Jobs, Unemployment, the Economy …. is this the new norm?
This past week’s jobs report announcing a 227,000 monthly jobs gain, with an 8.3% unemployment figure holding steady, has certainly got the Administration and its acolytes cheering. Recovery’s on its way. However, I’m more inclined to believe Gallup’s report which has mid-February’s unemployment at 9.1%. This jobs report reminded me of an msnbc.com article I read about a month ago. That article along with some extra digging I’ve done, leads me to wonder if there’s something radically wrong with this picture. Oh, I know, a job is a job, especially when you’ve been out of work, trust me, I’ve been there. But it’s what kind of jobs that are being created, not only the number. And is the trend of kind, the new norm? As for unemployment, the Center for Economic and Policy Research, (h/t Zero Hedge) estimates that we won’t be returning to the pre-recession Dec 2007 employment picture until 2021.
In February, when the Bureau of Labor & Statistics (BLS) released its jobs report, MSNBC.com featured an article, “Here’s where the jobs will (and won’t) be by 2020” based on the report. The article covered which occupations would experience the most significant gains in employment through 2020. When I read through the list, what struck me was that these jobs are all service-related jobs, and with the exception of one, possibly two, the jobs were all what most people might deem, low to average wage jobs. I dug deeper into this report on the BLS website, and found that of the 30 occupations BLS has listed that in their estimation that will achieve the largest employment growth:
- 5 occupations had a 2010 median annual wage of under $20,000
- 12 occupations between $20-$30k
- 5 occupations between $30-$40k
- 3 occupations between $40-$50k
- 2 occupations between $50-$60k
- 2 occupations between $60-$70k
- 1 occupation over $100k
The bottom line – of the 30 occupations, 22 or 73%, have 2010 annual median wages of under $40,000/year. How can the US remain an economic superpower if instead of revitalizing our manufacturing and industrial base, and training our people in the skills that are required to utilize technology innovations, we become a services-oriented economy. Another website, wantedanalytics.com also published their statistics as to trends in occupational hiring based upon job advertisements in major cities. Currently, a slightly better outlook, but equally as telling and worrisome.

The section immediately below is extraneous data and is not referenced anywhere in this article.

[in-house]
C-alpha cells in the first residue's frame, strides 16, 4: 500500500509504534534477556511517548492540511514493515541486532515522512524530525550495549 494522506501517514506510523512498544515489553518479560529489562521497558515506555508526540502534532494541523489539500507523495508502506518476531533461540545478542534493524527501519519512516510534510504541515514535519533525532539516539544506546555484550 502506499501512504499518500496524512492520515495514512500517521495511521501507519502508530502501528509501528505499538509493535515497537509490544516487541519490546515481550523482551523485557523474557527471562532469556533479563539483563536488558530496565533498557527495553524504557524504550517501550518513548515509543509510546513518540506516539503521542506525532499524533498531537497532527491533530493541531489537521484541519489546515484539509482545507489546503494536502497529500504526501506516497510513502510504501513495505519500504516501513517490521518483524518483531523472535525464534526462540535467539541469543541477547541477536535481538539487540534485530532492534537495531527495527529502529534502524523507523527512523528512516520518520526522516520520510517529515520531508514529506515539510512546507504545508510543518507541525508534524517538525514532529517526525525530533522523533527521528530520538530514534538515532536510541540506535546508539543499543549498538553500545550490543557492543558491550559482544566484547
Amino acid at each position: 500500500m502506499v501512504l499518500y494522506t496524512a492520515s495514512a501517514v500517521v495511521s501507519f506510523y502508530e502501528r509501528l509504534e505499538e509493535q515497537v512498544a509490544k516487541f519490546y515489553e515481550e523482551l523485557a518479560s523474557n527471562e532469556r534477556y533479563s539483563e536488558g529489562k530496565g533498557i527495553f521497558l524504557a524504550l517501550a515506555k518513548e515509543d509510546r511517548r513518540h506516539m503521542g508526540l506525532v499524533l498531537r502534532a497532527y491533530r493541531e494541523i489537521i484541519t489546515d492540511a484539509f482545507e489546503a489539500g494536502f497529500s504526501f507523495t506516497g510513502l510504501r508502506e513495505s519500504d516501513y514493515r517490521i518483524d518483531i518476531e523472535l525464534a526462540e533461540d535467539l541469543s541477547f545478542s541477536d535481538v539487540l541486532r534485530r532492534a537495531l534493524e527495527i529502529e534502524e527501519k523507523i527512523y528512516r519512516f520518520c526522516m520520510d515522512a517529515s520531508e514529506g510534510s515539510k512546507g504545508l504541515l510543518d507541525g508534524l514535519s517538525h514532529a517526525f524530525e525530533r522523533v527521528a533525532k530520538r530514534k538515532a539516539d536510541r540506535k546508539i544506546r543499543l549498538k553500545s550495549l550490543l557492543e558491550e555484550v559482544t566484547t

Robert Reich, Secretary of Labor under Bill Clinton, and someone whom I’ve disagreed with on countless occasions, is also sounding the warning bell. In a recent article carried in the UK online publication, The Guardian, Reich warns that the US economic recovery is still feeble, and can still stall out. Consumer spending fuels approximately 70% of economic activity, and that activity has been “anemic.” The depressed housing market is still heavily weighing consumers opening up their pocketbooks. And I can personally speak to that after watching my home’s value decrease 47%, while my property taxes keep rising.
Like millions of Americans who drive, I filled my gas tank yesterday. On Wednesday, the gas was $3.99/gal for regular. Three days later I paid $4.09/gal. As I stood there filling my tank, I looked around at the other people doing the same, the kind of cars they drove, the grimaces, or lack of, on their faces, and other assorted body language. I came away with a collective feeling of resignation. Not that I expected ranting and raving, or people kicking the gas pump, but I wondered whether people are accepting that these prices are “the new norm,” or if I was misreading a simmering undercurrent. Because with moi, the undercurrent is not simmering, it’s boiling.
SO, what say you?